The Mechanical Hound: Carlisle Purchases Two New Robots for Coding Classes

Alex Landis, Student Life Editor

The speculation about Carlisle’s new robot has been rampant on Snapchat and text chains building-wide.  Is it a vape detector?  Dr. Parrillo’s dog, immortalized in a machine? Can it take down a student? Is it housebroken?  If you’ve heard any of these rumors, rest assured: they’re not true. Periscope is here to clear up any misconceptions and hit you with the facts about our newest “canine” additions. 

Recently, Dr. Parillo, who’s the head of the technology program here at CHS, purchased two robots for the career and tech programs, affectionately known as Salt and Pepper. 

The pair will be a valuable and adorable addition to our lineup of machines used for coding classes.  Dr. Parillo, who has been the dog’s sole operator thus far, has also dispelled any rumors surrounding the dog or any functionalities it may or may not have.  

“The students will use them to learn about mechanical level 1 AI, so they’ll be able to program the robot using Javascript or Java, or C++ . . . the main part really is understanding how to control a machine to have it do what you want it to do.” Dr. Parillo said. 

Salt’s full name is A1 Go Robot, a tier one/mechanical AI, which is “smart” enough to balance itself, but not to think for itself. Each robot comes with a set of tasks that have been pre-programmed into it by the manufacturer. Students will be able to program it to do a plethora of physical tasks and new tricks using its flexible and sturdy legs.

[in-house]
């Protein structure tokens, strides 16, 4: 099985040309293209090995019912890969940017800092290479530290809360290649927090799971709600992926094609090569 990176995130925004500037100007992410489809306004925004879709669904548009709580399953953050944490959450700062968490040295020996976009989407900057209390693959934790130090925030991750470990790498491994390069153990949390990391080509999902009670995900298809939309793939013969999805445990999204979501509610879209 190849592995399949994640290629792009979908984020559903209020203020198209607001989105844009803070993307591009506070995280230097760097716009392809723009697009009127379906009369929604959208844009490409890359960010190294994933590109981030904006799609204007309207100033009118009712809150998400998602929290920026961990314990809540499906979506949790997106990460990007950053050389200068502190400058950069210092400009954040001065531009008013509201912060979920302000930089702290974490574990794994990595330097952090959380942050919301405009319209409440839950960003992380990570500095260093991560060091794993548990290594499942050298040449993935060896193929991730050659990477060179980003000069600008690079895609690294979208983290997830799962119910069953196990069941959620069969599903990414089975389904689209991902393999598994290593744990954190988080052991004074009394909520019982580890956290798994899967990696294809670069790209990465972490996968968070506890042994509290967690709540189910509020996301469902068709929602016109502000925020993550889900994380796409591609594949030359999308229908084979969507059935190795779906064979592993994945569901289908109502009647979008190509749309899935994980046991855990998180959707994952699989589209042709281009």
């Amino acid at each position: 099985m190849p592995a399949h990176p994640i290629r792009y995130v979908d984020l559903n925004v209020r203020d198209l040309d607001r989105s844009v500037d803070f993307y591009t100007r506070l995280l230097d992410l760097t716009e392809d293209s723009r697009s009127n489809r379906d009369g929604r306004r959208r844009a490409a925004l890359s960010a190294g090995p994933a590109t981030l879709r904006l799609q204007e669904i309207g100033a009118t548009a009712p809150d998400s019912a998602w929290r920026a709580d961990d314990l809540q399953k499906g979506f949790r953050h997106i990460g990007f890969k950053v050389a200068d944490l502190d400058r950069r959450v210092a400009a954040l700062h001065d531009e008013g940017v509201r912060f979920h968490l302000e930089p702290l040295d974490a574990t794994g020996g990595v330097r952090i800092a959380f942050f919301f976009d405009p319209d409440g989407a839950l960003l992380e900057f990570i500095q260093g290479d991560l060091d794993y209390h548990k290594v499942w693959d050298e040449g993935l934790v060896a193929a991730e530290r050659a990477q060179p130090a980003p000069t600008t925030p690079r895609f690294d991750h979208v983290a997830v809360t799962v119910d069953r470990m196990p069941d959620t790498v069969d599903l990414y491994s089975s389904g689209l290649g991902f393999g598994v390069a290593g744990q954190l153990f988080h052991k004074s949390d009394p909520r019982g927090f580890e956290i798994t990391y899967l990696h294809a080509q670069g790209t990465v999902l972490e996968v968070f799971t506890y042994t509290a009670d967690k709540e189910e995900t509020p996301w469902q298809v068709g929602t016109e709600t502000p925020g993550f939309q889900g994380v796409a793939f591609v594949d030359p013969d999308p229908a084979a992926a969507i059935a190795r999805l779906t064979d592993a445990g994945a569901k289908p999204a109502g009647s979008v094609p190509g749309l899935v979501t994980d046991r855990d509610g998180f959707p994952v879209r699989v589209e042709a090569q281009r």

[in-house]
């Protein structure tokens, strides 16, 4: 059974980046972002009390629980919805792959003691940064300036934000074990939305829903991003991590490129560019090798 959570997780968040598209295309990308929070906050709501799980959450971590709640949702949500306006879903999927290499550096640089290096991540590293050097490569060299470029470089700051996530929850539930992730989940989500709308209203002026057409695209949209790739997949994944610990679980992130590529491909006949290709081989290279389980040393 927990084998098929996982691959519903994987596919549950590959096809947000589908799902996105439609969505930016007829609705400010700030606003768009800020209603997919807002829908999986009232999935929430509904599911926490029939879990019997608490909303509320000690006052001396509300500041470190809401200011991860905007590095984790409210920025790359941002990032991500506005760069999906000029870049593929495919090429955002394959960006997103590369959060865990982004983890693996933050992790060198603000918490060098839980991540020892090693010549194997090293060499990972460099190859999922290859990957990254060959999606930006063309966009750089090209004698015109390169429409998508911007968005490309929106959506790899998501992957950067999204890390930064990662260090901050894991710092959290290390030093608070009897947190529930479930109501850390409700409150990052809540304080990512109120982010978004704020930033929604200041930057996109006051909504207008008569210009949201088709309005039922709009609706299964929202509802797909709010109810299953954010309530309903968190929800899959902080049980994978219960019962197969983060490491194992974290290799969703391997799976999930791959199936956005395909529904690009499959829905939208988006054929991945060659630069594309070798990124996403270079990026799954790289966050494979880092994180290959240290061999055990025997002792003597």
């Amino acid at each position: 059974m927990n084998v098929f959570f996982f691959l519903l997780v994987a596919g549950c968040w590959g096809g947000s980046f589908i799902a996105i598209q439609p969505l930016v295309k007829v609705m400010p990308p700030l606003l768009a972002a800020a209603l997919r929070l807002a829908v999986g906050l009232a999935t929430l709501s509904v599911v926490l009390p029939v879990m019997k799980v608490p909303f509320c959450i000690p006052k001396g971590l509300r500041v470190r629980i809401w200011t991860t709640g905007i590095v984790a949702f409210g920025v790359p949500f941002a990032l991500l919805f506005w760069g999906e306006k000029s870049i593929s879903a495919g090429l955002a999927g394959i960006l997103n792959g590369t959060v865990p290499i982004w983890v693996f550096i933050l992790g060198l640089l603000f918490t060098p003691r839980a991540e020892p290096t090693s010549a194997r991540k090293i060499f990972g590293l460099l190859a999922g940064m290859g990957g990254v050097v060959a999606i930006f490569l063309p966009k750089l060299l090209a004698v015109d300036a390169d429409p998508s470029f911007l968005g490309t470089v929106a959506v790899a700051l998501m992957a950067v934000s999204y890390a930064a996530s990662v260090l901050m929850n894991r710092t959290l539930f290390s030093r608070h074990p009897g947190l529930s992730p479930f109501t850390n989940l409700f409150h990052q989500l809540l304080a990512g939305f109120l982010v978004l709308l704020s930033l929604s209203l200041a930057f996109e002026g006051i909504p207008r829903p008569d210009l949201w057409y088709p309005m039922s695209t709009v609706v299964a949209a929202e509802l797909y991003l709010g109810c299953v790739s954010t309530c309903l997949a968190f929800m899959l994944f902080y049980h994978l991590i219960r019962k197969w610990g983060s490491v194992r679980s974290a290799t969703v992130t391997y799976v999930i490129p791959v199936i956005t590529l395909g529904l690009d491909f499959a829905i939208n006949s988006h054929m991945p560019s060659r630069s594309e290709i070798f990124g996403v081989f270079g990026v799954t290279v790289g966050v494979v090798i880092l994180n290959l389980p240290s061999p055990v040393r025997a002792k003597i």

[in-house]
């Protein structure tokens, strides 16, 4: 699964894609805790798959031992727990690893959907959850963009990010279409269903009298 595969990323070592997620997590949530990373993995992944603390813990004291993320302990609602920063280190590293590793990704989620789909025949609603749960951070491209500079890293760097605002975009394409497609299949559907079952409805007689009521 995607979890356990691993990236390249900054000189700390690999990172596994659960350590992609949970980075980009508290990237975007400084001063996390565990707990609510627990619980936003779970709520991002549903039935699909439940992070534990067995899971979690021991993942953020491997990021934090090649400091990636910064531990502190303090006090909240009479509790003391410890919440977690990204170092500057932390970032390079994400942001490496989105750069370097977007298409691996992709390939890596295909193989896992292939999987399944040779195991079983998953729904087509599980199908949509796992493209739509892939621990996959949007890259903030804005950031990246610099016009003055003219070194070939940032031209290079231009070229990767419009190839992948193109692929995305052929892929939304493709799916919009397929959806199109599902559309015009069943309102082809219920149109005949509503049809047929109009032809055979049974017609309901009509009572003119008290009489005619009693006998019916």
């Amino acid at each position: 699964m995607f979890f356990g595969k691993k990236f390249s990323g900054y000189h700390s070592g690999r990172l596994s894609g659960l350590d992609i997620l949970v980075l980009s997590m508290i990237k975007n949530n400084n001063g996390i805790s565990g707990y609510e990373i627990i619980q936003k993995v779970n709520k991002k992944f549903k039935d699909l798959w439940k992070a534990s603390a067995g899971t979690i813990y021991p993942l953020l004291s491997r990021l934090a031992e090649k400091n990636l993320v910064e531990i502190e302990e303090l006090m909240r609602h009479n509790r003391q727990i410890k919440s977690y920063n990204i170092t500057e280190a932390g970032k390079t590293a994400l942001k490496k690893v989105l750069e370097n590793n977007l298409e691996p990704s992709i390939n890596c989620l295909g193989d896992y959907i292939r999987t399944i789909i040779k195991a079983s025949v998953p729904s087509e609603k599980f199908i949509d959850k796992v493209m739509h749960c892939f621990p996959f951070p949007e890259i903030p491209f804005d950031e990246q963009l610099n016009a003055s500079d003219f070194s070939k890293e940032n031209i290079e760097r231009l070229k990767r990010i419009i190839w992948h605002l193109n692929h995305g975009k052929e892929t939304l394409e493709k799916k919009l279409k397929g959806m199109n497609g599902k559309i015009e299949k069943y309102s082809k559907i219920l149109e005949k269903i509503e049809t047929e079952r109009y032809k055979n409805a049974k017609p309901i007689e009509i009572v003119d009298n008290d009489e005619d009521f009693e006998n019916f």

This type of level 1 AI can be found in many robots that are currently used in a number of different industries, making students with these skills more marketable employees when they graduate. Dr. Parillo noted that robots like these are being used “by the military, police, and even in medical fields.”  Most notably, The Davinci Robot, which features mechanical arms that perform surgery, uses the same type of AI that students in coding classes will learn to use through their interactions with Salt. 

Technology like this is expensive, but Dr. Parillo was able to use a state subsidy to purchase Salt and a grant to purchase Pepper.  He noted that “we couldn’t just take the funds out of the budget [because of the excessive cost]. We get subsidies because we have career and tech programs, that’s what makes us unique. We have 11 programs and we have 640 kids in our programs so that helps us get more money.” 

Students enrolled in classes such as Honors Engineering, Computer Science, Raspberry Pi, and other coding classes will be able to program the robot and repair it when it needs repairs. Teachers will be trained in how to use the dog over the summer, with the first availability for student use of these robots occurring next year. 

All in all, Salt doesn’t do anything that our student body speculated it could, but it’ll always be able to learn new tricks thanks to several generations of computer programmers and the dedication and innovation of Carlisle’s administration, teachers, and students. 

Pepper is due to arrive in May, and Periscope staffer Alex Landis will complete a podcast interview with the Tier II AI (which can talk)! Stay tuned!